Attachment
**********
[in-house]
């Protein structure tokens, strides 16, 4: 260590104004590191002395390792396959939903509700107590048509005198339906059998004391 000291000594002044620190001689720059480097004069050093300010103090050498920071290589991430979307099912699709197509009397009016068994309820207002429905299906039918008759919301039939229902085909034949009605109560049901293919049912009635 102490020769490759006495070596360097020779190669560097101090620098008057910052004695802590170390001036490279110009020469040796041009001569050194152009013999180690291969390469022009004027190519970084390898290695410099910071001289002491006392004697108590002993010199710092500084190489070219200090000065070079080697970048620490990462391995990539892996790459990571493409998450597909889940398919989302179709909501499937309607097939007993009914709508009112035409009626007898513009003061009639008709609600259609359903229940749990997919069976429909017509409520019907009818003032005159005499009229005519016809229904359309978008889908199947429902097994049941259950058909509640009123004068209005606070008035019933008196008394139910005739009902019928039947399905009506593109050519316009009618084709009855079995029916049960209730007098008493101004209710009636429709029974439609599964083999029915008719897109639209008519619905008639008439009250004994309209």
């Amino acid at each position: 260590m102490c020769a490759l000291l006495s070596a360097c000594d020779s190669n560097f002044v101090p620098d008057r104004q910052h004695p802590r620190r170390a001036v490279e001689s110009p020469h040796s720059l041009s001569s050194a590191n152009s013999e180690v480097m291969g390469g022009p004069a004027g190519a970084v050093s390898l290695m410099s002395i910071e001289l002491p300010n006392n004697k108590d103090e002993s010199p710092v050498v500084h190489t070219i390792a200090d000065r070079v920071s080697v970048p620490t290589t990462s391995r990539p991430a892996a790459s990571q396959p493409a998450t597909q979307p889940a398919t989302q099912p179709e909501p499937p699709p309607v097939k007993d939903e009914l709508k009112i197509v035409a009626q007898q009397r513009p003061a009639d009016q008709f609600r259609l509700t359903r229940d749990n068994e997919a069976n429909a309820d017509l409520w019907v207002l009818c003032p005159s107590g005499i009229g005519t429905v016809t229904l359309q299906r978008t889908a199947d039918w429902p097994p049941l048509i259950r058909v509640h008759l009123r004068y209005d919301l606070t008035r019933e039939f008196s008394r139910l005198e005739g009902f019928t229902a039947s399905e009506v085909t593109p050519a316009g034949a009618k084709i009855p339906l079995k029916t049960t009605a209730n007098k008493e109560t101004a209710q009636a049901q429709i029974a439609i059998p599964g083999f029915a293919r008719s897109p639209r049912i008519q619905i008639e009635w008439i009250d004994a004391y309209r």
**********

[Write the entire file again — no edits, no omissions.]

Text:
[in-house]
């Protein structure tokens, strides 16, 4: 260590104004590191002395390792396959939903509700107590048509005198339906059998004391 000291000594002044620190001689720059480097004069050093300010103090050498920071290589991430979307099912699709197509009397009016068994309820207002429905299906039918008759919301039939229902085909034949009605109560049901293919049912009635 102490020769490759006495070596360097020779190669560097101090620098008057910052004695802590170390001036490279110009020469040796041009001569050194152009013999180690291969390469022009004027190519970084390898290695410099910071001289002491006392004697108590002993010199710092500084190489070219200090000065070079080697970048620490990462391995990539892996790459990571493409998450597909889940398919989302179709909501499937309607097939007993009914709508009112035409009626007898513009003061009639008709609600259609359903229940749990997919069976429909017509409520019907009818003032005159005499009229005519016809229904359309978008889908199947429902097994049941259950058909509640009123004068209005606070008035019933008196008394139910005739009902019928039947399905009506593109050519316009009618084709009855079995029916049960209730007098008493101004209710009636429709029974439609599964083999029915008719897109639209008519619905008639008439009250004994309209």
């Amino acid at each position: 260590m102490c020769a490759l000291l006495s070596a360097c000594d020779s190669n560097f002044v101090p620098d008057r104004q910052h004695p802590r620190r170390a001036v490279e001689s110009p020469h040796s720059l041009s001569s050194a590191n152009s013999e180690v480097m291969g390469g022009p004069a004027g190519a970084v050093s390898l290695m410099s002395i910071e001289l002491p300010n006392n004697k108590d103090e002993s010199p710092v050498v500084h190489t070219i390792a200090d000065r070079v920071s080697v970048p620490t290589t990462s391995r990539p991430a892996a790459s990571q396959p493409a998450t597909q979307p889940a398919t989302q099912p179709e909501p499937p699709p309607v097939k007993d939903e009914l709508k009112i197509v035409a009626q007898q009397r513009p003061a009639d009016q008709f609600r259609l509700t359903r229940d749990n068994e997919a069976n429909a309820d017509l409520w019907v207002l009818c003032p005159s107590g005499i009229g005519t429905v016809t229904l359309q299906r978008t889908a199947d039918w429902p097994p049941l048509i259950r058909v509640h008759l009123r004068y209005d919301l606070t008035r019933e039939f008196s008394r139910l005198e005739g009902f019928t229902a039947s399905e009506v085909t593109p050519a316009g034949a009618k084709i009855p339906l079995k029916t049960t009605a209730n007098k008493e109560t101004a209710q009636a049901q429709i029974a439609i059998p599964g083999f029915a293919r008719s897109p639209r049912i008519q619905i008639e009635w008439i009250d004994a004391y309209r």